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Apparently there are integrals which you can express as $\int_A \int_B f(x, y) \mathop{}\!\mathrm{d}x \mathop{}\!\mathrm{d}y$ but not $\int_C \int_D f(x, y) \mathop{}\!\mathrm{d}y \mathop{}\!\mathrm{d}x$. When would this be the case? Is it to do with their limits not being invertible functions?

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    $\begingroup$ See Fubini's theorem. Most treatment include (or at least should include) a counterexample when its hypotheses fail. $\endgroup$ – anomaly Oct 31 '17 at 4:28
  • $\begingroup$ See also the list of related questions on this page. $\endgroup$ – Gerry Myerson Oct 31 '17 at 4:30
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There are pathological examples when the integral of the absolute value of $f$ over the whole space diverges. For instance, the example given in this question: if $$ f(x,y) = \begin{cases} e^{y-x}, & x > y \geq 0 \\ -e^{x-y}, & 0 \leq x \leq y \end{cases}$$ then $$ \int_0^\infty \left( \int_0^\infty f(x,y) \, dx \right) dy = 1$$ but $$ \int_0^\infty \left( \int_0^\infty f(x,y) \, dy \right) dx = -1.$$ The theorem used to determine whether you can switch the order of integration is Fubini's Theorem, which gives the condition that $\int_X\lvert f\rvert$ must converge, where $X$ is the whole space (in this case, $\mathbb{R}^2$).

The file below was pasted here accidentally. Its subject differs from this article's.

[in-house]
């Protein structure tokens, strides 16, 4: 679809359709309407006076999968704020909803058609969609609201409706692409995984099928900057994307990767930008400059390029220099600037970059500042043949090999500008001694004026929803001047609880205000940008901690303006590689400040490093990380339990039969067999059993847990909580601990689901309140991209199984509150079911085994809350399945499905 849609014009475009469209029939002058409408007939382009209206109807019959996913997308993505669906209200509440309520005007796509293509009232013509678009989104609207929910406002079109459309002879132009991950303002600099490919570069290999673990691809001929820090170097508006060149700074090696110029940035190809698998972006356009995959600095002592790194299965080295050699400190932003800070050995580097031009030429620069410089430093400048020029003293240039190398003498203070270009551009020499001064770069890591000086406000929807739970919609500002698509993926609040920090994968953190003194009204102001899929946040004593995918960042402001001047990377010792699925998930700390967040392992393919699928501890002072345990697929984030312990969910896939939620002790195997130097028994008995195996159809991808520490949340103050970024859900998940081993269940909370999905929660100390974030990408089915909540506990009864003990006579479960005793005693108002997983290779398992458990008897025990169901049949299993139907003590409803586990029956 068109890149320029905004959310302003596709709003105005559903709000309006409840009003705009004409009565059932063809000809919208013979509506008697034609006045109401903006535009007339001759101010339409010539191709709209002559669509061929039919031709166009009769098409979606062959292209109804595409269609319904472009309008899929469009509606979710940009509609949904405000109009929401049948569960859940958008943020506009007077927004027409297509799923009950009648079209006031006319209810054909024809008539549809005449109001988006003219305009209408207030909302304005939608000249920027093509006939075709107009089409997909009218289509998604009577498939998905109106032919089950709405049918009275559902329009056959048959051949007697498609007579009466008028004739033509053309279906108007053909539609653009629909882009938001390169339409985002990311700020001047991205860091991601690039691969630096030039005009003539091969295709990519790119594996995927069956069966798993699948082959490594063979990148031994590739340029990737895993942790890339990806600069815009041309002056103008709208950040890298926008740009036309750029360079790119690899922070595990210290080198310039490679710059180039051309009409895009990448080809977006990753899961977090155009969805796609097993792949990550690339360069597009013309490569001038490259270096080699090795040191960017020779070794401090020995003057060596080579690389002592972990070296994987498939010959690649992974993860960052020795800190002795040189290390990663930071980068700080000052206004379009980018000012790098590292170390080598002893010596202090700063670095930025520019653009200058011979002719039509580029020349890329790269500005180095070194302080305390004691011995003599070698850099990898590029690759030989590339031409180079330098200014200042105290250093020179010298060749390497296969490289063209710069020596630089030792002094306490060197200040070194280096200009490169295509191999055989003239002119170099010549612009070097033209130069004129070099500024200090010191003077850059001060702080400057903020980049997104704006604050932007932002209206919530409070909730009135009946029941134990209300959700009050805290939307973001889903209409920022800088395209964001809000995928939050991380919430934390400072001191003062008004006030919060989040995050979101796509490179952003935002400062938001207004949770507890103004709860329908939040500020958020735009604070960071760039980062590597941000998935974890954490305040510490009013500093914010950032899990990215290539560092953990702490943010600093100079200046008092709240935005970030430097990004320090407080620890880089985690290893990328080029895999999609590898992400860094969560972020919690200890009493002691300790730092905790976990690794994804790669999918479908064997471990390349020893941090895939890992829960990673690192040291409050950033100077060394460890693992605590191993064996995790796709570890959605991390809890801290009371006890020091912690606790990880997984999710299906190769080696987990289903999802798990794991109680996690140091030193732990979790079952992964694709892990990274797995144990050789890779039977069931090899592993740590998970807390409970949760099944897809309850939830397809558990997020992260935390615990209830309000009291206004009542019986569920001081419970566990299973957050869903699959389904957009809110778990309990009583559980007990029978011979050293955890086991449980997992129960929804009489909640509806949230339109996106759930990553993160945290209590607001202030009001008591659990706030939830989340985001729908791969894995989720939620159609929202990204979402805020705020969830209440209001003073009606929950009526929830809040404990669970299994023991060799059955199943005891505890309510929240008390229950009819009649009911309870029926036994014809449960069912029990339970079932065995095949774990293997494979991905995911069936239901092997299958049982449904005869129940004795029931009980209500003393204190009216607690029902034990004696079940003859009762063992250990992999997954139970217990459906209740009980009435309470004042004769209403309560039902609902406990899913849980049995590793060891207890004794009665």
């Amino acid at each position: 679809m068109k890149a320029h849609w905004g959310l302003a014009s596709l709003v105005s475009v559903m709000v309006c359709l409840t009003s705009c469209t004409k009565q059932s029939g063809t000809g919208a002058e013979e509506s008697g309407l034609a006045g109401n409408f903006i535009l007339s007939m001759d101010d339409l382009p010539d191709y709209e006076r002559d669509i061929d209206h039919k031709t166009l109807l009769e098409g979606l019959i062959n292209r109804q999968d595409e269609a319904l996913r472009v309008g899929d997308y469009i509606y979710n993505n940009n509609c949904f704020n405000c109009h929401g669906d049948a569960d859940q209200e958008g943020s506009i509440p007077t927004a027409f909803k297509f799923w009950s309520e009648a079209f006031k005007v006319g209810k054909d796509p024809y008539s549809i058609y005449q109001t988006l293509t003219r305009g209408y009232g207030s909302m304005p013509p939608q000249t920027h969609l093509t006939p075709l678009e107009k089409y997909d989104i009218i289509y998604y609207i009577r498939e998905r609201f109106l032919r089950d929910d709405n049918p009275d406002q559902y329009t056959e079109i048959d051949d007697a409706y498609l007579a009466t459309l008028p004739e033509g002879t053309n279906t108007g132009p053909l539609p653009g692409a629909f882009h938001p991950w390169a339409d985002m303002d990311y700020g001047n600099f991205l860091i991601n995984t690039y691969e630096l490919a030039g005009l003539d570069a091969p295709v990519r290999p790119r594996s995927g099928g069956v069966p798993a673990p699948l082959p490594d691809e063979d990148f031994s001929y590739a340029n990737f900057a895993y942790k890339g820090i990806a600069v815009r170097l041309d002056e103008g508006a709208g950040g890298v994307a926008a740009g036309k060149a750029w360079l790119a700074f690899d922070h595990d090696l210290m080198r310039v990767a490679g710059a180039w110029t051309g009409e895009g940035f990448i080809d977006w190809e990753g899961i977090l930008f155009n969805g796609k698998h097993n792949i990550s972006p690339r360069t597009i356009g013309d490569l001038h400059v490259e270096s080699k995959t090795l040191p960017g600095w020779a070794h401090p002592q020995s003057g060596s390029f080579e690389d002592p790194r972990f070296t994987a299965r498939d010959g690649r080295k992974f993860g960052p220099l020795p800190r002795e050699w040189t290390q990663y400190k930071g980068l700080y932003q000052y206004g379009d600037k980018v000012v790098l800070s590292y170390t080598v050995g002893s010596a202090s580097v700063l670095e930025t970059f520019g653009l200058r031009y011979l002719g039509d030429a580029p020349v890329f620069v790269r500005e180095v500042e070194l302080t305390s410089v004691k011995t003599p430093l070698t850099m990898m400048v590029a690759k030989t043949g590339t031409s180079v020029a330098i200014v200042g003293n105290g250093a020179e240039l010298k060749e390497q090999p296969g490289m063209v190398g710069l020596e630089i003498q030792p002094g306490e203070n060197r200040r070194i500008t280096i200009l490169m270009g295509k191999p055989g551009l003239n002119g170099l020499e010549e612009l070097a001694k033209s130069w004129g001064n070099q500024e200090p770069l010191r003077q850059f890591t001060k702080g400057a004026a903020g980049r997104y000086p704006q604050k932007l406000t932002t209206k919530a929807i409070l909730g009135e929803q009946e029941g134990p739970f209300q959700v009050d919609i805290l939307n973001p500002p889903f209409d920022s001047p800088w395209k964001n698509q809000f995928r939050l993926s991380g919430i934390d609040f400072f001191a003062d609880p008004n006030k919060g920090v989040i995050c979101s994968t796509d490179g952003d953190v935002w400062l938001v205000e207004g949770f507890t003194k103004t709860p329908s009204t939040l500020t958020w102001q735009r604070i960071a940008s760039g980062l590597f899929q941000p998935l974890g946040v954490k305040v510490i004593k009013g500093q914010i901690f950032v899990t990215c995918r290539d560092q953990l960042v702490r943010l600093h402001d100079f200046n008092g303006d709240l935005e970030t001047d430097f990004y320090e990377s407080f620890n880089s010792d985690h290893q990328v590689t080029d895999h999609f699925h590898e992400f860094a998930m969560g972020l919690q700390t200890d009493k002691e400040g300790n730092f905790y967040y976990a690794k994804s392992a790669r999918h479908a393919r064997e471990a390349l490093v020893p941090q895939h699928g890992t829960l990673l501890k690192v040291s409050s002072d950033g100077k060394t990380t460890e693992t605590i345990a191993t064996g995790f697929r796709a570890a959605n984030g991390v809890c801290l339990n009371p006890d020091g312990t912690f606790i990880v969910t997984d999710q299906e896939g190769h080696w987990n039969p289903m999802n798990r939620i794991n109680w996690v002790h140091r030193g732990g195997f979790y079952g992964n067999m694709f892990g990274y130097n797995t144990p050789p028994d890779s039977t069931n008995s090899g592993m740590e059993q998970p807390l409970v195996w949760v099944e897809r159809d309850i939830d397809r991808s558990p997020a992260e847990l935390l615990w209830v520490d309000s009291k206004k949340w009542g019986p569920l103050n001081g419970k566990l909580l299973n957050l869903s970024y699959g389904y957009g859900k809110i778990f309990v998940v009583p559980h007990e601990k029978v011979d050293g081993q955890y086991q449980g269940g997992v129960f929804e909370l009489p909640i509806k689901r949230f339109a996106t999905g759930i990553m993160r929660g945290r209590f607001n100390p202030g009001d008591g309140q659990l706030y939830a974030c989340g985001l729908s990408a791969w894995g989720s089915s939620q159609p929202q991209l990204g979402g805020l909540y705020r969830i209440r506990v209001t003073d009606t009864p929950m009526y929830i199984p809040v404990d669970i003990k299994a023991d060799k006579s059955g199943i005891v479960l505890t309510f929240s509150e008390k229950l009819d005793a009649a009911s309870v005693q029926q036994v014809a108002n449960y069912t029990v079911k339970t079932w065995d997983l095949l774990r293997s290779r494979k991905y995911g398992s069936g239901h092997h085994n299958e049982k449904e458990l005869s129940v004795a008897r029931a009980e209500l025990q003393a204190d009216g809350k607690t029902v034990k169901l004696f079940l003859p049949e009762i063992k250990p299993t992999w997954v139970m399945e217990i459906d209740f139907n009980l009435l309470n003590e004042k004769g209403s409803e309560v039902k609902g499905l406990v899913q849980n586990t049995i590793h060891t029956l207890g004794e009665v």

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  • $\begingroup$ I meant something slightly different: when you can express the integral as dy dx in the first place, rather than whether the two integrals are not equal. $\endgroup$ – Bluefire Oct 31 '17 at 4:37
  • $\begingroup$ That is indeed slightly different. I don't know any cases offhand where one order of integration converges to the proper value but not the other, so I don't know that I can help. Fubini's theorem only deals with whether both orders converge, as far as I know. $\endgroup$ – Andrew Tindall Oct 31 '17 at 4:43

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